The EU is investigating Apple, Meta and Google over fees and self-preferencing

oh oh appleMeta and Google Attempts to stick to the letter of the bloc’s new Digital Markets Act (DMA) could be in hot water in Europe, even if it lacks the full spirit.

According to the European Commission (the executive arm of the European Union), the investigation is based on concerns that Google’s parent company, Alphabet, and Apple “do not give enough permission to app developers to ‘manage’ offerings outside of gatekeeper app stores for free to consumers.” As such, the new rules for these tech companies “…may limit the ability of developers to freely communicate and promote proposals and enter into direct contracts, including imposing various charges.”

The European Commission said it believed Alphabet’s search could still dominate Google-owned services like Google Flights. That said, Apple may not allow users to make meaningful choices about choosing alternatives to standard iOS services or benefits — such as the ability to uninstall any preloaded apps. Meta is also being investigated due to a new EU scheme that users can do opt out of adsbut for a price.

The European Commission has been hinting at a possible investigation against Apple and Google until these investigations. Apple in January announced To comply with the DMA, a series of App Store changes required it to (among other things) enable alternative app markets on iOS in the EU and allow developers to direct users to third-party payment systems. Apple’s updates included a new “core technology fee” of €0.50 that app developers will have to pay per user every year after the first 1 million app installs — even if the user downloads the software from a third-party marketplace. Google also charges fees from developers in the EU Bypass the Play Store.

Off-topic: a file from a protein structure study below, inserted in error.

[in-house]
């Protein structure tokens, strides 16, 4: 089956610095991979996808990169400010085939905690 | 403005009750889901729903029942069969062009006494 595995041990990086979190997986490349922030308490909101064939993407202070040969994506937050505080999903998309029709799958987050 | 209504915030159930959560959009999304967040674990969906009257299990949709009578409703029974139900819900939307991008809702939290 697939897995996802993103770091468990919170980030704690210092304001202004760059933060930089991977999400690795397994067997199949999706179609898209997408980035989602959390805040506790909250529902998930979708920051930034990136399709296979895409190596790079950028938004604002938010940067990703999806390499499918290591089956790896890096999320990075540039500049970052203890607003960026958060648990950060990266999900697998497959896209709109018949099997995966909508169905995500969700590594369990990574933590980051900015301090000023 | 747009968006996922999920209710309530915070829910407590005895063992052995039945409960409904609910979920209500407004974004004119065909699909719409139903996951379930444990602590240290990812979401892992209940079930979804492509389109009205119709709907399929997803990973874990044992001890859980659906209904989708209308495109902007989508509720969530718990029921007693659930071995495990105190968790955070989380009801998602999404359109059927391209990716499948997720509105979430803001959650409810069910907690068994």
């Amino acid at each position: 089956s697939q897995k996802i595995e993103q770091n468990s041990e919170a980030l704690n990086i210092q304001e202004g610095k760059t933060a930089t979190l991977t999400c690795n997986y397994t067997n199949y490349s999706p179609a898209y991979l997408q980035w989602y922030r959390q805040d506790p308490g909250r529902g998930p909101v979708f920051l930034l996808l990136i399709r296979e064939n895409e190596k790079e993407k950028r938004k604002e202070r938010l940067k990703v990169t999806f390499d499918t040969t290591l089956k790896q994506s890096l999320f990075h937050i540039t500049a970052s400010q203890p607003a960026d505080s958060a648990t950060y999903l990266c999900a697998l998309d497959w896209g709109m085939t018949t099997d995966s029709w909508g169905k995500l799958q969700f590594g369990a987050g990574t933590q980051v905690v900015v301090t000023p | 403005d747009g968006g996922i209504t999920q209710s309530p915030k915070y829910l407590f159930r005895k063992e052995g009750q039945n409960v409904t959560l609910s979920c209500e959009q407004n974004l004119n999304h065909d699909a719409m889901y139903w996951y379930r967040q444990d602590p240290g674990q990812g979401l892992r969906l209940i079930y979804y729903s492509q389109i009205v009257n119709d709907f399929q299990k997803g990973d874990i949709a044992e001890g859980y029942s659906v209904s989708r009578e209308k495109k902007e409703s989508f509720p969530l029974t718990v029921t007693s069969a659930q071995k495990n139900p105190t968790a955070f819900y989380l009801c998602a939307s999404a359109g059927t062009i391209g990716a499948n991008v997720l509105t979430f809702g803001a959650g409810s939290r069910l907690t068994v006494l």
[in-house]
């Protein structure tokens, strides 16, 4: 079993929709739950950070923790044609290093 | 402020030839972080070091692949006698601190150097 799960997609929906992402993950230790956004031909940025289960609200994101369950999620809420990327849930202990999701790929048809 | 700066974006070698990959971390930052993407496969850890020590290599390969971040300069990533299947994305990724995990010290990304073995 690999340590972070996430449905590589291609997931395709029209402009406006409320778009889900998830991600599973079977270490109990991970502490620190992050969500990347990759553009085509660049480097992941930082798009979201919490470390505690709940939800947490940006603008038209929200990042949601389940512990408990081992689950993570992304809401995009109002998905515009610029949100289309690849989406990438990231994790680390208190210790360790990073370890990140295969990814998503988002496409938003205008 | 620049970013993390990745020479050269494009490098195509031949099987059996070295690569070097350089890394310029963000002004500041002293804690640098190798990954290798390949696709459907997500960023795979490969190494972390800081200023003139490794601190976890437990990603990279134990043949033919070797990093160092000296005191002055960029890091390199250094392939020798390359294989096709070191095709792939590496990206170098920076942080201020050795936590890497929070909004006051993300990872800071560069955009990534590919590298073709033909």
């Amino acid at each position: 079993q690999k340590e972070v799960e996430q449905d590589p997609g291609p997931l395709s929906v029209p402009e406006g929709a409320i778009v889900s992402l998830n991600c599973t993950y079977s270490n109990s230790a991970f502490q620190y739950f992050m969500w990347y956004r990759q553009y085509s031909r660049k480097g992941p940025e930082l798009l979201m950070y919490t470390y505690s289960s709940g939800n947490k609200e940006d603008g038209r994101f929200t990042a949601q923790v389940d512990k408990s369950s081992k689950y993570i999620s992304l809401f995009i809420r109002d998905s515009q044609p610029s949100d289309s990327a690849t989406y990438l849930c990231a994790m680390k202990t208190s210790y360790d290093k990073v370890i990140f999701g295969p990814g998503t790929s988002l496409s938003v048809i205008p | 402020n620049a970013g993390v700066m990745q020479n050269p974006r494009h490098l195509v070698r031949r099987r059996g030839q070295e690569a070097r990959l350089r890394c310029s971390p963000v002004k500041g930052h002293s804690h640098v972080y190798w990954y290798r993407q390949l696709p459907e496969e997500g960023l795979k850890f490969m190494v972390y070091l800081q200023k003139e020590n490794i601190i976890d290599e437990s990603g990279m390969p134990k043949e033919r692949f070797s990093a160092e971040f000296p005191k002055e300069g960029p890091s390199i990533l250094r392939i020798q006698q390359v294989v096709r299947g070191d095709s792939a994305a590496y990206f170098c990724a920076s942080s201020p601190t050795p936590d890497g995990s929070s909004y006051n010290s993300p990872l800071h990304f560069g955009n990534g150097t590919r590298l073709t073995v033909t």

Many of Apple’s competitors The App Store condemned the changes. Some of them criticized the company’s fees Also for third-party payments in the US.

The EU, perhaps unsurprisingly, is closely monitoring how companies subject to the DMA rules comply (or fail to do so). Antitrust chief Margrethe Vestager said: “If, for example, Apple’s new fee structure is not going to be attractive in any way to actually take advantage of DMA, there are things we are very interested in.” Reuters On March 19. “That’s what we’re going to investigate.”

Today’s announcement hints that a “new payment structure” for Apple’s alternative app stores may still be on the docket for future intervention, seemingly giving Amazon a possible edge in its digital storefront.

In statements to the press, Apple said it was “confident that our plan is DMA-compliant,” while Alphabet said it would “continue to defend our approach in the coming months.” A Meta spokesperson called its paid, ad-free option “a well-established business model across many industries.”

News of the extensive investigation comes on the heels of the US Department of Justice He filed an antitrust lawsuit against Apple. The government and more than a dozen states have accused Apple of cultivating a mobile software monopoly, arguing that the company makes it too difficult for competitors to compete with its products and services.

It may take some time to find out the outcome of the EU investigations. according to Bloomberg, EC investigators try to reach a final decision within a year of starting a formal investigation. If officials find that these companies are not complying with the DMA, they face severe penalties.

Under the law, the EU can fine a company up to 10 percent of its annual gross revenue, and up to 20 percent for repeat violations. Such penalties could cost the EU up to $2 billion recently fined Apple It’s like pocket change as iTunes and Apple Music squeeze out rivals like Spotify.

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